How the Medical Device Industry Will Adapt to a Reshored Economy with Tom Allen of TRICOR Systems

 

The economics of offshoring have looked and remained appealing for the last 50+ years. This is especially true for manufacturing. Cost-savings and a trickling labor force in the states haven’t encouraged much in-house production. That’s beginning to change, though. Tariffs encouraging more US manufacturing, increased speed to market in industries like retail, and innovations in automation are all swinging the manufacturing pendulum back around, making a recent push for a trend in reshoring.

Here to explain how reshoring is affecting the medical device industry is Tom Allen, Vice President of Sales for TRICOR Systems. As the conversation turns to home, Allen has found new challenges in convincing manufacturers that reshoring could be a blessing in disguise.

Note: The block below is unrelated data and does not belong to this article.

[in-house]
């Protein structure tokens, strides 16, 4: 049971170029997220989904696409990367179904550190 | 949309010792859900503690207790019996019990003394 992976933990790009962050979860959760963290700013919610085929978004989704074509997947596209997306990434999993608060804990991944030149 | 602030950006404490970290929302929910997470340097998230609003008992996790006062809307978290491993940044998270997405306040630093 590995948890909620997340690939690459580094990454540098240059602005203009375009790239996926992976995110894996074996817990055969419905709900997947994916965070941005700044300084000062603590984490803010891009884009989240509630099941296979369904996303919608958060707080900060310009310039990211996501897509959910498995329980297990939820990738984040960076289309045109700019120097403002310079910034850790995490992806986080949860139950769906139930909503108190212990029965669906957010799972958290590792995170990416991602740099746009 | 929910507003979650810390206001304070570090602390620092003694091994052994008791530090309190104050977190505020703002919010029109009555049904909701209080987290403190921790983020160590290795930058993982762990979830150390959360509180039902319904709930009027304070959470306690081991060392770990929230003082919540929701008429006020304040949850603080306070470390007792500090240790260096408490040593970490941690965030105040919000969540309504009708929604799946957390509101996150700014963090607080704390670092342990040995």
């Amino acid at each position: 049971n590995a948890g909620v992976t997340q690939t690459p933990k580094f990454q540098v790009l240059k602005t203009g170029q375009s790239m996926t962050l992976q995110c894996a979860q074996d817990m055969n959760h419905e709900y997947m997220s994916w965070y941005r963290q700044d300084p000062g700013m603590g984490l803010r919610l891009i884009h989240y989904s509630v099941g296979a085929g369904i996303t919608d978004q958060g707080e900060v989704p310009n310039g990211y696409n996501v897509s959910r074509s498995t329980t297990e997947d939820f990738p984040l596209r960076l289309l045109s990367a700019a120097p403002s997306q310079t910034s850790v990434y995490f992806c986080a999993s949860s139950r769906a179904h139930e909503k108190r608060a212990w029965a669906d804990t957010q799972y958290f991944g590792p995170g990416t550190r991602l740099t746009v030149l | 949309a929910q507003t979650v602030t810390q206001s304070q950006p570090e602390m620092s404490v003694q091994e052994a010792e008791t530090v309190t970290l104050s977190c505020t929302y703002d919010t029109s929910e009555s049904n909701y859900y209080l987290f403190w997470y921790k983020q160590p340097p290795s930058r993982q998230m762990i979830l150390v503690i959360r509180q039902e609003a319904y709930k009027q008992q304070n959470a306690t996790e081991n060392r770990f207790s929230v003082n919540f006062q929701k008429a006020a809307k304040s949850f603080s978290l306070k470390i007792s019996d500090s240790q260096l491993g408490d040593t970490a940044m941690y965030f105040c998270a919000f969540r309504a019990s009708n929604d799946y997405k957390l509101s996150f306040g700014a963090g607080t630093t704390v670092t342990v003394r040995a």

It’s a lot easier to jump on a plane and fly from even California to New York than overseas to discuss or solve a problem if that’s needed, Allen said. “As the labor goes up, we’re going to either see people moving to other countries where the labor’s cheap again, or back to the US. Our goal is to get them back to the US.”

Allen explains the pros and cons of moving manufacturing to the US, how infrastructure is preparing for the influx, and why reshoring is creating stronger relationships between OEMs and contract manufacturers. “There’s more of a handshake between the OEM and the contract manufacturer, where the CM is offering suggestions for improvements that can save money and save time,” Allen said. “And I believe the OEM’s are listening and open to that.”

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